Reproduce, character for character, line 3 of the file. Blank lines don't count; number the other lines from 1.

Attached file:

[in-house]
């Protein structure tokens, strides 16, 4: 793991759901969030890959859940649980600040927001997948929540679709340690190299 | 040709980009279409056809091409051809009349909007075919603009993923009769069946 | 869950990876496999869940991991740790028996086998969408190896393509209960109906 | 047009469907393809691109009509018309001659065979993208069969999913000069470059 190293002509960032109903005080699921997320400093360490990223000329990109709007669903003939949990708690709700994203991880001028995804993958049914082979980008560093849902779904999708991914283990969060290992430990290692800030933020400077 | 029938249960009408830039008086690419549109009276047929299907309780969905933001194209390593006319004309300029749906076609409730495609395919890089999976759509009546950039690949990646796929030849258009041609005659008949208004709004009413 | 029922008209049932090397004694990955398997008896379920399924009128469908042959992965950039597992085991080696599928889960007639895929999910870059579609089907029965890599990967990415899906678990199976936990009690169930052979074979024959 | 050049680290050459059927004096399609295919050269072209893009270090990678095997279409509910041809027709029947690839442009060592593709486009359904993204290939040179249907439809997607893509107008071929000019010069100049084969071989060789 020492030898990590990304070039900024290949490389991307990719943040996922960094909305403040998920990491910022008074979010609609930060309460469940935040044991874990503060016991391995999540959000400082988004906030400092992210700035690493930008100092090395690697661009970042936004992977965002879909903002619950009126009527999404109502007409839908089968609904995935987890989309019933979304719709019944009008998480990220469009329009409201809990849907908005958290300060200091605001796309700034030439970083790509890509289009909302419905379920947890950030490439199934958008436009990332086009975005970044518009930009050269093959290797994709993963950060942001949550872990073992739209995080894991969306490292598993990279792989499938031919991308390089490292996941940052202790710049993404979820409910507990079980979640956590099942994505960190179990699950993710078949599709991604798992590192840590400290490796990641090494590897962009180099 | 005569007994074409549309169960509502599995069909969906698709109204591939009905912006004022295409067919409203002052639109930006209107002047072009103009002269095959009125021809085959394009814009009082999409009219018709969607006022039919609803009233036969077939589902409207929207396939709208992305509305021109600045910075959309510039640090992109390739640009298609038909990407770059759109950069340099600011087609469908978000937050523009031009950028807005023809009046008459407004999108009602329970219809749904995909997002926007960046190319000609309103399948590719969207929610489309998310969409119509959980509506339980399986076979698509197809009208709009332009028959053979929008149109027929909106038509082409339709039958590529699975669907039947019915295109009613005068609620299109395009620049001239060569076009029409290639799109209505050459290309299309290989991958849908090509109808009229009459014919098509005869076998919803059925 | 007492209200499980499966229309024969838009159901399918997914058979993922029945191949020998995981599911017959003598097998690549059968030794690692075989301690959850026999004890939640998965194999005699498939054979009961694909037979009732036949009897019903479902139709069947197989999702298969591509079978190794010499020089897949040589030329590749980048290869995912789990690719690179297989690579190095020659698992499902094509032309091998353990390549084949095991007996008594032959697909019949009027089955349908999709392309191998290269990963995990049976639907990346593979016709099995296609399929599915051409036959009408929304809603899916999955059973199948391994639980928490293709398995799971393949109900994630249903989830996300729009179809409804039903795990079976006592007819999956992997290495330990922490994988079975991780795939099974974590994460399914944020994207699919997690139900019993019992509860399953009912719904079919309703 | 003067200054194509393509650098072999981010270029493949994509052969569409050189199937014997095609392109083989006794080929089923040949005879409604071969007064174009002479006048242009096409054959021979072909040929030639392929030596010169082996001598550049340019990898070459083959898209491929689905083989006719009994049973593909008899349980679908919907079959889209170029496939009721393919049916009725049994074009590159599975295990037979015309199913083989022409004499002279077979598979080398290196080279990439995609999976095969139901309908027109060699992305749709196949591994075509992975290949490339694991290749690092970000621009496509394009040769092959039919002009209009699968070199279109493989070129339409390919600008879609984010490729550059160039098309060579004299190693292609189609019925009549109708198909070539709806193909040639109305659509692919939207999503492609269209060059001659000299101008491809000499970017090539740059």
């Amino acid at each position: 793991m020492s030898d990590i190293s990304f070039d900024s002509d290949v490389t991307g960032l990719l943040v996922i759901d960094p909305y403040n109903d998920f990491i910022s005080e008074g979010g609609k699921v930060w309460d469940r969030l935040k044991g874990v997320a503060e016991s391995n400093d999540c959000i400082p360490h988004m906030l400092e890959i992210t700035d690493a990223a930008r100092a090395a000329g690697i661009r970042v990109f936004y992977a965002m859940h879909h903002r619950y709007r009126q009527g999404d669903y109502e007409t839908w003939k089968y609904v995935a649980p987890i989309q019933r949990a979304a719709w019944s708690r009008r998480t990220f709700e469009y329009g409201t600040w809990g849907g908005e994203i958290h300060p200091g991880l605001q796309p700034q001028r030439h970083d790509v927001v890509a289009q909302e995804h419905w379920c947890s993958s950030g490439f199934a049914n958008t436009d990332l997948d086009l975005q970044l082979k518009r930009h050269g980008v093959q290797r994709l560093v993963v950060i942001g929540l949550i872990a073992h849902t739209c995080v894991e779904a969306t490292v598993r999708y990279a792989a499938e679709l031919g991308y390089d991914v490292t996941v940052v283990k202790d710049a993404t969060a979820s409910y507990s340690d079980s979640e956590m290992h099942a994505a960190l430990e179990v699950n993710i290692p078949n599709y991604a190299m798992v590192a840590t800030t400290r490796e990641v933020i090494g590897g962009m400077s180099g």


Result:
């Amino acid at each position: 793991m020492s030898d990590i190293s990304f070039d900024s002509d290949v490389t991307g960032l990719l943040v996922i759901d960094p909305y403040n109903d998920f990491i910022s005080e008074g979010g609609k699921v930060w309460d469940r969030l935040k044991g874990v997320a503060e016991s391995n400093d999540c959000i400082p360490h988004m906030l400092e890959i992210t700035d690493a990223a930008r100092a090395a000329g690697i661009r970042v990109f936004y992977a965002m859940h879909h903002r619950y709007r009126q009527g999404d669903y109502e007409t839908w003939k089968y609904v995935a649980p987890i989309q019933r949990a979304a719709w019944s708690r009008r998480t990220f709700e469009y329009g409201t600040w809990g849907g908005e994203i958290h300060p200091g991880l605001q796309p700034q001028r030439h970083d790509v927001v890509a289009q909302e995804h419905w379920c947890s993958s950030g490439f199934a049914n958008t436009d990332l997948d086009l975005q970044l082979k518009r930009h050269g980008v093959q290797r994709l560093v993963v950060i942001g929540l949550i872990a073992h849902t739209c995080v894991e779904a969306t490292v598993r999708y990279a792989a499938e679709l031919g991308y390089d991914v490292t996941v940052v283990k202790d710049a993404t969060a979820s409910y507990s340690d079980s979640e956590m290992h099942a994505a960190l430990e179990v699950n993710i290692p078949n599709y991604a190299m798992v590192a840590t800030t400290r490796e990641v933020i090494g590897g962009m400077s180099g």